Young later told reporters he didn’t know who his new teammates were, but by New Year’s Eve, Brown had figured out where to find his spots in Atlanta’s offense, setting screens as a small-ball four, drifting into open space along the perimeter where he knocked down a pair of fourth-quarter threes.
Brown’s future is the same as most other hardship exception signings: entirely unknown and out of his hands. Two hours after the Hawks’ team plane landed in Portland on Saturday afternoon, Brown was so mentally locked into every moment of this ride that he didn’t know what day it was. He wears a mask everywhere he goes and washes his hands constantly, doing his best to avoid a positive test. Brown knows it could end before he’s ready for it to. But, he says, “It’s also like a blessing because I worked so hard to get here, and now I’m actually in the moment and actually playing with some of the best players in the world.
“I always try to tell myself during the game that it’s just basketball. I tell myself I’m here because I belong here.”
A memorable Christmas present
When Quinndary Weatherspoon signed his 10-day contract with the Warriors on Dec. 23, he wasn’t sure if or when he would see the court. But Christmas came right on time for Weatherspoon, as Golden State threw him into the fire during their Dec. 25 matchup against the Suns.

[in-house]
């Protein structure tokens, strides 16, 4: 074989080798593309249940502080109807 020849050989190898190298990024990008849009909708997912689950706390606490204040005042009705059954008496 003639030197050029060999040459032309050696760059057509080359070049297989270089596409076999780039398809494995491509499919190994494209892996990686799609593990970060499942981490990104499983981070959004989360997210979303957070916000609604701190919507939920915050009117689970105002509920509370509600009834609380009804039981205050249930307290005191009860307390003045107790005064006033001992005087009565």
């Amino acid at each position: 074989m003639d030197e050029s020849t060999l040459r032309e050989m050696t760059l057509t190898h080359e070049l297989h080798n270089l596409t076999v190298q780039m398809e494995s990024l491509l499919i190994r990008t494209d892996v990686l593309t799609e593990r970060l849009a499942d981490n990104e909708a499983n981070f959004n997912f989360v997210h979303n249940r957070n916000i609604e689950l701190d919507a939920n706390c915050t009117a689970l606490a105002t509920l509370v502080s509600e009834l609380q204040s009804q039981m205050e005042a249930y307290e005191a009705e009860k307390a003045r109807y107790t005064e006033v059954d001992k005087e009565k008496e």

Weatherspoon’s minutes were so unexpected he didn’t even tell his family he could play against Phoenix. (Fortunately, they were watching the game, anyway.) Weatherspoon played 14 minutes, hitting all three of his shots for six points, adding a block, a steal, a rebound, a turnover and four fouls for good measure. He was tasked with hounding Devin Booker and picking up Chris Paul 94 feet from the basket.
“It was my first game on Christmas; it was just a special moment,” Weatherspoon says. “I tried to do everything I could to take advantage of it.”
Playing against Paul was particularly memorable for the 25-year-old guard, who grew up attending CP3’s basketball camps. After honing his skills under the tutelage of the Point God, Weatherspoon spent four years at Mississippi State, making first-team All-SEC his senior season. The Spurs selected Weatherspoon with the 49th pick in the 2019 draft. But he appeared in only 31 games across two seasons with San Antonio, spending the majority of his time in the G League on a two-way contract.
The Warriors scooped up Weatherspoon in October and signed him to their own G League affiliate. That proved to be especially fortuitous for Weatherspoon, as part of his time in Santa Cruz was spent battling with Klay Thomspon, who was on a rehab assignment working his way back from a torn Achilles.